Wednesday June 5, 2013

9780199794546Hi everyone, Here’s some exciting news :  Chris Eliasmith’s new book came out last week: How to Build a Brain: A Neural Architecture for Biological Cognition (Oxford University Press, 2013).  Congrats, Chris!

Chris also says, “I’m hosting a TV show on the Discovery channel that we’re shooting right now.  I’m one of 5 scientists hosting Stephen Hawking’s Brave New World.  It’s 6 one hour episodes and we each host a short 5-8min piece per show.  It’s being paid for by Discovery Canada, Discovery Science US and National Geographic International.  It’s still in the early production phase, but here’s a bit of info online.”

Heather Douglas says she’s been having a busy month in the EU, meeting with colleagues, writing, traveling, and giving talks.  “I have given three talks altogether:  May 17 at Vrije Universiteit in Amsterdam, May 23 at the University of Vienna in Vienna, and May 28 at the Universität Bielefeld.  At each place, I talked about ‘Science, Values and Democracy,’ a talk which was much improved by earlier presentations both at York University and at U Waterloo.  Great questions and comments were given at all three venues!”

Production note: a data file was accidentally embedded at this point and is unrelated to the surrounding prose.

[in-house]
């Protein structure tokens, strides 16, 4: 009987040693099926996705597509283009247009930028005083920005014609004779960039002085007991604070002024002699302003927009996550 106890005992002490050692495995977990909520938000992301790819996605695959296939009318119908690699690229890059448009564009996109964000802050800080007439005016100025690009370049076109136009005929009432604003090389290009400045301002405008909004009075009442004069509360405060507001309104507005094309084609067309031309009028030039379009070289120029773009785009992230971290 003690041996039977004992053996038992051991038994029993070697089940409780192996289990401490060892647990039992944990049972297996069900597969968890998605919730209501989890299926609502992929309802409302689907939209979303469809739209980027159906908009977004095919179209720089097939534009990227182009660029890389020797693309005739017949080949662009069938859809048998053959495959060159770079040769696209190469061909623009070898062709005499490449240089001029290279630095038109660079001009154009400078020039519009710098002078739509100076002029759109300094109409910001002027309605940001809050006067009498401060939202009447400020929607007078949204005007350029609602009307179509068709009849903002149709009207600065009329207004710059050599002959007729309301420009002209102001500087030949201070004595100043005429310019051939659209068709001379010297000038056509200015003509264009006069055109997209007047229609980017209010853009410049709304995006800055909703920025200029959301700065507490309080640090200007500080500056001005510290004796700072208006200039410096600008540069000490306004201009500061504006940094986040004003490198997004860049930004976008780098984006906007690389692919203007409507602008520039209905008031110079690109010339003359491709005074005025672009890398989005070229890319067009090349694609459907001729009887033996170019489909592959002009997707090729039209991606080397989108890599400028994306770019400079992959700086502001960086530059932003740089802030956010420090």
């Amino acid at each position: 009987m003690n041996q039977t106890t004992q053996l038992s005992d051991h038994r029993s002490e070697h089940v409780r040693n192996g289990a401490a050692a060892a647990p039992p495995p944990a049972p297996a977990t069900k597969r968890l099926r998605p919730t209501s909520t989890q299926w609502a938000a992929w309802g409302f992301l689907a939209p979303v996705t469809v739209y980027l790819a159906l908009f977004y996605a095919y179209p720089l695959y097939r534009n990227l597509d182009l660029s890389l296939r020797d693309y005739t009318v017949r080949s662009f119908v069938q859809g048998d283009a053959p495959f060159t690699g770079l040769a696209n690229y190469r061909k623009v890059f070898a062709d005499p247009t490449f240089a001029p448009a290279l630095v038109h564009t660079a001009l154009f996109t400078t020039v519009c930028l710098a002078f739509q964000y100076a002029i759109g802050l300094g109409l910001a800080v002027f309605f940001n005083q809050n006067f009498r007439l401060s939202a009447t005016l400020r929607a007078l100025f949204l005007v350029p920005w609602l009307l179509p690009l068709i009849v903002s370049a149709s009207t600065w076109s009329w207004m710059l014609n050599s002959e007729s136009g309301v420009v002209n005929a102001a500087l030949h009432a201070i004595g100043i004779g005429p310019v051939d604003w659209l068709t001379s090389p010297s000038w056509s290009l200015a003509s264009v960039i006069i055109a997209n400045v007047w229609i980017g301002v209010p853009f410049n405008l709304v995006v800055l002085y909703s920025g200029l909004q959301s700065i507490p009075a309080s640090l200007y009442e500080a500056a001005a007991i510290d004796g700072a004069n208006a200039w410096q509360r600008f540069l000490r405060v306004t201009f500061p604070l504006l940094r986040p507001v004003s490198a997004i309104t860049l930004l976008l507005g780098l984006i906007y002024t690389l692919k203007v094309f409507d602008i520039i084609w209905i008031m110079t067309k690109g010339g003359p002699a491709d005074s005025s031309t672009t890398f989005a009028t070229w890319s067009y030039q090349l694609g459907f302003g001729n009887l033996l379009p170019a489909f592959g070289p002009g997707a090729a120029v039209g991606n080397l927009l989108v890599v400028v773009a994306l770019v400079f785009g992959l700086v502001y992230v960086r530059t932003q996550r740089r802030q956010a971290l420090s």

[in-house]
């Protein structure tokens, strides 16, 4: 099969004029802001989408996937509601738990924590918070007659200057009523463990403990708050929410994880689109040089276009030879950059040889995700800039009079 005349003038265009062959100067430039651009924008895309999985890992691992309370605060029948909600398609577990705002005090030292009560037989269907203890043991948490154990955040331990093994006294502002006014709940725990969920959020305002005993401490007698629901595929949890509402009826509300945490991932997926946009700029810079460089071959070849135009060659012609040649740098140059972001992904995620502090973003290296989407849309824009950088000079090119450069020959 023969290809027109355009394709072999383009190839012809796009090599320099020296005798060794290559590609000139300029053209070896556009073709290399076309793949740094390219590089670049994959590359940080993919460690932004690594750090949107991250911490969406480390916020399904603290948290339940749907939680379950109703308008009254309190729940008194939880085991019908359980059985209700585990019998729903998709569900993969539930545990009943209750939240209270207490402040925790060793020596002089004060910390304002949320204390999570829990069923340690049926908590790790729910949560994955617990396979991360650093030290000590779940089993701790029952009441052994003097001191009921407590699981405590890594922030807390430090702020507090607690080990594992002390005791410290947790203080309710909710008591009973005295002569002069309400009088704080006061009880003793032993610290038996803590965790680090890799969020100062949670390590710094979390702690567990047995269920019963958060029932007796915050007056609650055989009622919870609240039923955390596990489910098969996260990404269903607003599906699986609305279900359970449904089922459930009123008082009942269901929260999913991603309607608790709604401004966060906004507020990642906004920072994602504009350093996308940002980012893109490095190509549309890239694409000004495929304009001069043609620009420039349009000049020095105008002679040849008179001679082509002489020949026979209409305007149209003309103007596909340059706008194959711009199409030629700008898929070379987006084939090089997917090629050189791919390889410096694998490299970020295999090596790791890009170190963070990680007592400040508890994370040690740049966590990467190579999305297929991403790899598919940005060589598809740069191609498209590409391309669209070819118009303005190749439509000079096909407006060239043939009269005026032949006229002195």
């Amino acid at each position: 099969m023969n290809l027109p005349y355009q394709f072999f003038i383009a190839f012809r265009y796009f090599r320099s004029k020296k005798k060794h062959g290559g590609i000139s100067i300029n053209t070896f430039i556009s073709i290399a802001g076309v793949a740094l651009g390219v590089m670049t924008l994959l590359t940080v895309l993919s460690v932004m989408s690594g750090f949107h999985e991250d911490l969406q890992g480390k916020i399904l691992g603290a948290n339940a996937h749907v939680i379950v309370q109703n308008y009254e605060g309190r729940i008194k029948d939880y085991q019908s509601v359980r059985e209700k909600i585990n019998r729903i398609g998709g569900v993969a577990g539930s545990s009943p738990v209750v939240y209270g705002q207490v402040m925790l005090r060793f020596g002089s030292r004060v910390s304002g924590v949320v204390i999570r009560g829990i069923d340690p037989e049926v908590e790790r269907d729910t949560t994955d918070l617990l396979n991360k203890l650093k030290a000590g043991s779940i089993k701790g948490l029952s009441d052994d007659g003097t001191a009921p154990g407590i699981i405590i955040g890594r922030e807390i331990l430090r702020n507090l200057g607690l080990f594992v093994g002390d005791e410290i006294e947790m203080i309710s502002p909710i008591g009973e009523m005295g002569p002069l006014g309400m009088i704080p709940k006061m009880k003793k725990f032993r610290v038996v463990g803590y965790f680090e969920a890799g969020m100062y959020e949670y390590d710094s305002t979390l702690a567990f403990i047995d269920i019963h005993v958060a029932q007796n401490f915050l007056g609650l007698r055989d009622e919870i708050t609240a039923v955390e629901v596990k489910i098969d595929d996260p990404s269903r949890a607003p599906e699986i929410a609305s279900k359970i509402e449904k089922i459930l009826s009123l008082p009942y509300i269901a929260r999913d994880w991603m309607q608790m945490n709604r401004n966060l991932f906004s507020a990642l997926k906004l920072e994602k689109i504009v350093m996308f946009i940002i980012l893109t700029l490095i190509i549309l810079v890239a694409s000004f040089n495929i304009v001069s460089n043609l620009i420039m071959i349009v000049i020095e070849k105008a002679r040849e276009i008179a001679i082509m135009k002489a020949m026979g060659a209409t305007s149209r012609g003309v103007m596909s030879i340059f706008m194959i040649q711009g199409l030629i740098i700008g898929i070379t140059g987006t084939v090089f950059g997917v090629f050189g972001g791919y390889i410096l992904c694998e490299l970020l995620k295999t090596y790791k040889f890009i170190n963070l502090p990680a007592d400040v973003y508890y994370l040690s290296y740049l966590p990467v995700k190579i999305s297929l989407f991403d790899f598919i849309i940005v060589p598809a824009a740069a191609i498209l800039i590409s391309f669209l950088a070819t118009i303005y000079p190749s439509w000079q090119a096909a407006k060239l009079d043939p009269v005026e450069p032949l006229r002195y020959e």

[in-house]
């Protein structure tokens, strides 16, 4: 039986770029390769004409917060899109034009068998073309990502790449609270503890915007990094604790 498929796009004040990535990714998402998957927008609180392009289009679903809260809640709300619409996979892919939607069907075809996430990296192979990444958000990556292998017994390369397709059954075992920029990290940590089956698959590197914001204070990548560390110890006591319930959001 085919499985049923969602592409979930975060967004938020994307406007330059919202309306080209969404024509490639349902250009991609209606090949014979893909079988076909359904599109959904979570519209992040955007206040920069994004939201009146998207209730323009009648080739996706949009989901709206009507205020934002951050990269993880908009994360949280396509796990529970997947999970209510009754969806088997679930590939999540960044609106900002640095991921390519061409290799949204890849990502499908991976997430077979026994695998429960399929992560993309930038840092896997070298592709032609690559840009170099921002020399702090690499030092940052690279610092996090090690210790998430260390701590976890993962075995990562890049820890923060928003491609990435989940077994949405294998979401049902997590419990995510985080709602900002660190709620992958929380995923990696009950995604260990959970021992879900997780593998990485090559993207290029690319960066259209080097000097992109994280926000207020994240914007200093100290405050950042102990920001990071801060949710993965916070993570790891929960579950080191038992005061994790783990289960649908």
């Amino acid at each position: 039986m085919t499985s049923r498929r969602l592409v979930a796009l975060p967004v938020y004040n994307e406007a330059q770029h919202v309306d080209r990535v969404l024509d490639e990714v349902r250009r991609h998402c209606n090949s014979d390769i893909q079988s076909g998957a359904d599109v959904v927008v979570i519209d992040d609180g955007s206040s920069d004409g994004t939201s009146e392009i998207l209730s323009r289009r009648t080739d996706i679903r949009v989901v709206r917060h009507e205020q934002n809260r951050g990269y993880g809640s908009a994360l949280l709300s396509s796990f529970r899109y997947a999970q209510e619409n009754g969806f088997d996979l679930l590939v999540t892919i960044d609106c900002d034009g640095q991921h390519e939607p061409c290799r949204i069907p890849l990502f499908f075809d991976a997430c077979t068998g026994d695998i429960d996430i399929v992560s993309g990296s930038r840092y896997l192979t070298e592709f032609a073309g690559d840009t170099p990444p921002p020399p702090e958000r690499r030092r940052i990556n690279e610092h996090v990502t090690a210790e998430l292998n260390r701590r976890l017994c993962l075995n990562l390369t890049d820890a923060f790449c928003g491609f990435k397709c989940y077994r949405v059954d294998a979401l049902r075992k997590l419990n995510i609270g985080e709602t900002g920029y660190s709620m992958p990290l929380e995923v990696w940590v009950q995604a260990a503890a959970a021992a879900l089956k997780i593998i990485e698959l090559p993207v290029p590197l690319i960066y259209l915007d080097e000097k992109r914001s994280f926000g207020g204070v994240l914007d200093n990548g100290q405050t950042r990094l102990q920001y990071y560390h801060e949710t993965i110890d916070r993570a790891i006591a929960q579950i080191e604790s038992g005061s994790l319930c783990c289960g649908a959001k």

Carla Fehr just got back from The Diversity in Philosophy Conference in Dayton Ohio, a conference she organized conference with Peggy DesAutels and Sally Haslanger.  Carla says, “we had 153 people register from across Canada, the US and the UK.  We looked closely at how to improve the climate in philosophy for women, people of colour, LGBTQQ people, disabled people and other members of underrepresented groups.  There was lots of UW Phil participation at this conference. In fact I think we did ourselves proud. Shannon Dea gave a paper, ‘Micro-Inequities in the Philosophy Class: A Case for Universal Design;’ recent PhD alum Rachel McKinnon gave a paper, ‘Stereotype Threat for Trans* Women;’ and Tim Kenyon was part of a Department Chairs’ Roundtable and was on a panel, ‘Pockets of Progress.’

Carla adds that she, Sally, and Peggy are also developing and implementing a Site Visit Program: “Philosophy departments can request a team of visitors to visit their department to assess the climate for women in the department, and offer suggestions and support for making changes that improve that climate. On the day after the conference, hosted a one day intensive training workshop for potential site visitors.” Here is a link to some information about the workshop.

Image 4

Vicki captures a campus squirrel.

Nick Ray says, “I attended the 9th International Symposium on Logic, Cognition, and Communication in Riga, Latvia (May 16-18) . The topic of this years conference was Perception and Concepts, and was organized by Jesse Prinz and Edouard Machery, and included plenary sessions from Andy Clark, Ruth Millikan, David Chalmers, Kathleen Akins, and Fiona Macpherson, to name but a few of the 10 invited speakers. Much of the conference was taken up with discussions on the perception/cognition boundary.  My contribution, entitled “The Empirical Analysis of Perceptual Judgments: ‘Views’, Concepts, and Experience”, was on two ways of solving the Myth of the Given–one empiricist, and one Kantian. It stood out as a piece on epistemology and logic in a sea of cognitive science, but I was still welcomed with open arms!”